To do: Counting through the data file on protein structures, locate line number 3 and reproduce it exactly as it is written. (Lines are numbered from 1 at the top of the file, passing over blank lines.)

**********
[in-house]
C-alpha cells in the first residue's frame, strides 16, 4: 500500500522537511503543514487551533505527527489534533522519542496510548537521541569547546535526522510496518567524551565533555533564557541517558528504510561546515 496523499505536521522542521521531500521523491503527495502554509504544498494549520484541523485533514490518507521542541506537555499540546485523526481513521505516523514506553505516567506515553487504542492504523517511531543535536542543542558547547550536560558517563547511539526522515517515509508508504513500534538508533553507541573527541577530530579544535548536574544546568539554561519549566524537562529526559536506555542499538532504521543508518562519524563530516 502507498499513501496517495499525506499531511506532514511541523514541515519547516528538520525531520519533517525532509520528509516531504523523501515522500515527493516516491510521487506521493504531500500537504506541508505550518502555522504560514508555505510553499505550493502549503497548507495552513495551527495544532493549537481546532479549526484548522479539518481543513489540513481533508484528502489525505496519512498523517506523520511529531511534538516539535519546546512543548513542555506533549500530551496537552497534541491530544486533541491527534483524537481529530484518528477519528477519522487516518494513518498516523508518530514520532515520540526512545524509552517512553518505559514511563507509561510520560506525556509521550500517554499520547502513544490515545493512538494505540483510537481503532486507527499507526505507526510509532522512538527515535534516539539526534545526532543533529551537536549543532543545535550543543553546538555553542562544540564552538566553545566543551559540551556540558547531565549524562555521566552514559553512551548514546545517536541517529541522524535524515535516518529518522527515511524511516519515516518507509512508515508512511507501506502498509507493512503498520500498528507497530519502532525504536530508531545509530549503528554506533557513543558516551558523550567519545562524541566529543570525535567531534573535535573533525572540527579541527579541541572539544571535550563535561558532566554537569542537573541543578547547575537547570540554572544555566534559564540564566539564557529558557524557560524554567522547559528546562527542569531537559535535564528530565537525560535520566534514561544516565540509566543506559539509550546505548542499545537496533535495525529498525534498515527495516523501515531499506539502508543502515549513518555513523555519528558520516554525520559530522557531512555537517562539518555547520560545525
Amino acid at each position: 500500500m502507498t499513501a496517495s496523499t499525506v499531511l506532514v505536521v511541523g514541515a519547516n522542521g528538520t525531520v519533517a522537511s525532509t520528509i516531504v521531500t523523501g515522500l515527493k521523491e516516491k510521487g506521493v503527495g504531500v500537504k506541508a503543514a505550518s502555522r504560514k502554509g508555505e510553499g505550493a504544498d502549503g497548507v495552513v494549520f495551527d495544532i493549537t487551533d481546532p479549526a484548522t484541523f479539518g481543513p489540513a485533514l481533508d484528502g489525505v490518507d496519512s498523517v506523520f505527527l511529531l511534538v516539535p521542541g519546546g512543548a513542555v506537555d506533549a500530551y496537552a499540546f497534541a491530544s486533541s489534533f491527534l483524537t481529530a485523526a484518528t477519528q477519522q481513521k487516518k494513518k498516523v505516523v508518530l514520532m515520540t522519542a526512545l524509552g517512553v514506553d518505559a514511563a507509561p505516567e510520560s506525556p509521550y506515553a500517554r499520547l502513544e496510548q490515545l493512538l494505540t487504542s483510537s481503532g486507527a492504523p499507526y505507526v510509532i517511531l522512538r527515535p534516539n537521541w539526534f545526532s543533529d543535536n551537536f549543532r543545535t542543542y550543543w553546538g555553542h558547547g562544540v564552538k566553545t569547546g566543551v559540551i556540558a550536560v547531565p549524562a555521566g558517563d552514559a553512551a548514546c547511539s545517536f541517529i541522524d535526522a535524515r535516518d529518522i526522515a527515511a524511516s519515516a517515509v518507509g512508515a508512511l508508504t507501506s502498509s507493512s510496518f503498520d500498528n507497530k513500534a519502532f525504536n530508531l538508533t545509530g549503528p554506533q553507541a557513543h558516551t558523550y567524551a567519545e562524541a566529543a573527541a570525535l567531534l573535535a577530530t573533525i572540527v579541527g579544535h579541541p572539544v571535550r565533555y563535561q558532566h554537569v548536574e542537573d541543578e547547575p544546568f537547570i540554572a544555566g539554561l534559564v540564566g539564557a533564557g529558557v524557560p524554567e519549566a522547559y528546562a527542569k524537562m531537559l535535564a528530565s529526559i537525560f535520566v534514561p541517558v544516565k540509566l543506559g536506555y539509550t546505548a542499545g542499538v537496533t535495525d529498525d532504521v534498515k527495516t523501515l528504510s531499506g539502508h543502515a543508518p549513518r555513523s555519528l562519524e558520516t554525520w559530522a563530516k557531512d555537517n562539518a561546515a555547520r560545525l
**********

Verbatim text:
Amino acid at each position: 500500500m502507498t499513501a496517495s496523499t499525506v499531511l506532514v505536521v511541523g514541515a519547516n522542521g528538520t525531520v519533517a522537511s525532509t520528509i516531504v521531500t523523501g515522500l515527493k521523491e516516491k510521487g506521493v503527495g504531500v500537504k506541508a503543514a505550518s502555522r504560514k502554509g508555505e510553499g505550493a504544498d502549503g497548507v495552513v494549520f495551527d495544532i493549537t487551533d481546532p479549526a484548522t484541523f479539518g481543513p489540513a485533514l481533508d484528502g489525505v490518507d496519512s498523517v506523520f505527527l511529531l511534538v516539535p521542541g519546546g512543548a513542555v506537555d506533549a500530551y496537552a499540546f497534541a491530544s486533541s489534533f491527534l483524537t481529530a485523526a484518528t477519528q477519522q481513521k487516518k494513518k498516523v505516523v508518530l514520532m515520540t522519542a526512545l524509552g517512553v514506553d518505559a514511563a507509561p505516567e510520560s506525556p509521550y506515553a500517554r499520547l502513544e496510548q490515545l493512538l494505540t487504542s483510537s481503532g486507527a492504523p499507526y505507526v510509532i517511531l522512538r527515535p534516539n537521541w539526534f545526532s543533529d543535536n551537536f549543532r543545535t542543542y550543543w553546538g555553542h558547547g562544540v564552538k566553545t569547546g566543551v559540551i556540558a550536560v547531565p549524562a555521566g558517563d552514559a553512551a548514546c547511539s545517536f541517529i541522524d535526522a535524515r535516518d529518522i526522515a527515511a524511516s519515516a517515509v518507509g512508515a508512511l508508504t507501506s502498509s507493512s510496518f503498520d500498528n507497530k513500534a519502532f525504536n530508531l538508533t545509530g549503528p554506533q553507541a557513543h558516551t558523550y567524551a567519545e562524541a566529543a573527541a570525535l567531534l573535535a577530530t573533525i572540527v579541527g579544535h579541541p572539544v571535550r565533555y563535561q558532566h554537569v548536574e542537573d541543578e547547575p544546568f537547570i540554572a544555566g539554561l534559564v540564566g539564557a533564557g529558557v524557560p524554567e519549566a522547559y528546562a527542569k524537562m531537559l535535564a528530565s529526559i537525560f535520566v534514561p541517558v544516565k540509566l543506559g536506555y539509550t546505548a542499545g542499538v537496533t535495525d529498525d532504521v534498515k527495516t523501515l528504510s531499506g539502508h543502515a543508518p549513518r555513523s555519528l562519524e558520516t554525520w559530522a563530516k557531512d555537517n562539518a561546515a555547520r560545525l